Foreign Health Tax and Social Security Tax


L

Larry Israel

Although I am a long-term foreign resident, this is the first year that
the following question might affect the tax.

A US citizen residing in a foreign country and employed by a foreign
company has to pay income tax, health insurance tax, and social security
tax. The latter two are only paid on income up to a certain amount. The
medical services you get from the health tax are the same for everybody,
even those who were had no income to pay on. Social Security payments
are based on years worked, and not on income earned. There is no Social
Security totalization agreement with the US.

Now for the question. Are these taxes considered as taxes that can be
used for the foreign tax credit? Is the health tax considered as a valid
expense for calculating the personal deduction in figuring the US tax?
 
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D

D. Stussy

Larry Israel said:
Although I am a long-term foreign resident, this is the first year that
the following question might affect the tax.

A US citizen residing in a foreign country and employed by a foreign
company has to pay income tax, health insurance tax, and social security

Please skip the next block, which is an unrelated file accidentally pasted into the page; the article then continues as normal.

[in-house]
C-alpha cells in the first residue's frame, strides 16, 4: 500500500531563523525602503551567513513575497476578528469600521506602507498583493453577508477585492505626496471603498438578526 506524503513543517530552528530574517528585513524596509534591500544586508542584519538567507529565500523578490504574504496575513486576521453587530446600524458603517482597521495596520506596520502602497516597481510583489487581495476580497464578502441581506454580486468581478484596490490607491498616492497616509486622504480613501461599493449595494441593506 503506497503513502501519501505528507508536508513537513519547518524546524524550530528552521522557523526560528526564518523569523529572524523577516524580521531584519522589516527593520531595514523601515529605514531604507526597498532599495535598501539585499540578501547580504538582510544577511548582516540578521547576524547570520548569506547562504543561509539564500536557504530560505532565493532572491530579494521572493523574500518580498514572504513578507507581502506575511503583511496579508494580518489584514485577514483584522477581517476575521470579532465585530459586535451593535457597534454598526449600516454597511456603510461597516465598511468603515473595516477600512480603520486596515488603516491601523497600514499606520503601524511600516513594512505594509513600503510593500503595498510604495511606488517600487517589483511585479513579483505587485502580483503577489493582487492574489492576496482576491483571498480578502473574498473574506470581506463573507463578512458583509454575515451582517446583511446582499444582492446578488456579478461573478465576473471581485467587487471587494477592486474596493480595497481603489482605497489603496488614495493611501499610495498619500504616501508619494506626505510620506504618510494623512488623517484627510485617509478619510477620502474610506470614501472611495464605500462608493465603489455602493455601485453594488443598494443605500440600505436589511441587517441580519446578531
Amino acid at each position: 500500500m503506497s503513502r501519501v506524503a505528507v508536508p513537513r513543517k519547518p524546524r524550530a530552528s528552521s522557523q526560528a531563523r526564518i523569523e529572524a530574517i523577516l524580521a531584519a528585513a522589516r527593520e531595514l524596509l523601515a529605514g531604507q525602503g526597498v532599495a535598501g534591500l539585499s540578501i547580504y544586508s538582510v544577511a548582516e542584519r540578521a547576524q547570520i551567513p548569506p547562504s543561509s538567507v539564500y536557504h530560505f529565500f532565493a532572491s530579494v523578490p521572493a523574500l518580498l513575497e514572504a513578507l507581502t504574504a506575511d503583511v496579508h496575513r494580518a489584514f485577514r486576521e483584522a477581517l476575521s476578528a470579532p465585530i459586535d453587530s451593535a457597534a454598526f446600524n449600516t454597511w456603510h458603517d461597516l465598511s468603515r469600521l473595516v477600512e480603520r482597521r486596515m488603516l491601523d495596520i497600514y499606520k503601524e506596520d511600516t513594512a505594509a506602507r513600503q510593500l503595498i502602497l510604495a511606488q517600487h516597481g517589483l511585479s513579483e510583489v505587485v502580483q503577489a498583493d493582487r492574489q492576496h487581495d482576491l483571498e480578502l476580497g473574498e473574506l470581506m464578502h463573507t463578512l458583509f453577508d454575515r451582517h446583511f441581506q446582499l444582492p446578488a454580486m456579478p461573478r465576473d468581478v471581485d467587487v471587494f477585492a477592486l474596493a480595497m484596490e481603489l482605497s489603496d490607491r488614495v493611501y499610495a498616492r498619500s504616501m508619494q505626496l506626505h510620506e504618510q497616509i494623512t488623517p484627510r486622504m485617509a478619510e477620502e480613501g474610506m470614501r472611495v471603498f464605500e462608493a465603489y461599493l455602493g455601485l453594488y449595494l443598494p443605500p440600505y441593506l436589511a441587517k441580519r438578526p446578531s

tax. The latter two are only paid on income up to a certain amount. The
medical services you get from the health tax are the same for everybody,
even those who were had no income to pay on. Social Security payments
are based on years worked, and not on income earned. There is no Social
Security totalization agreement with the US.

Now for the question. Are these taxes considered as taxes that can be
used for the foreign tax credit? Is the health tax considered as a valid
expense for calculating the personal deduction in figuring the US tax?
It appears to be an income-based tax, so I would say yes. I compare it to
California's SDI, which is accepted as a state income tax for purposes of a
deduction under IRC 164.
 
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R

Robert Daniels

D. Stussy said:
It appears to be an income-based tax, so I would say yes. I compare it to
California's SDI, which is accepted as a state income tax for purposes of
a
deduction under IRC 164.
It might help to know which country is involved, because tax treaty terms
could affect the answer. In the absence of a treaty, one looks to IRS
Regulations Sec. 1.901-2 to see whether a foreign tax is creditable against
regular tax (AMT rules may differ) as an "income, war profits or excess
profits tax." See in particular Regs. Sec. 1.901-2(a)(ii)(C), which says: "A
foreign levy imposed on individuals to finance retirement, old-age, death,
survivor, unemployment, illness, or disability benefits, or for some
substantially similar purpose, is not a requirement of compulsory payment in
exchange for a specific economic benefit" [so could qualify as a "tax"] "as
long as the amounts required to be paid by the individuals subject to the
levy are not computed on a basis reflecting the respective ages, life
expectancies or similar characteristics of such individuals."

These "social insurance" taxes on income wouldn't be creditable vs. income
tax if there's a social security totalization agreement with the US -- but
you've indicated there is no such agreement involved here.
 

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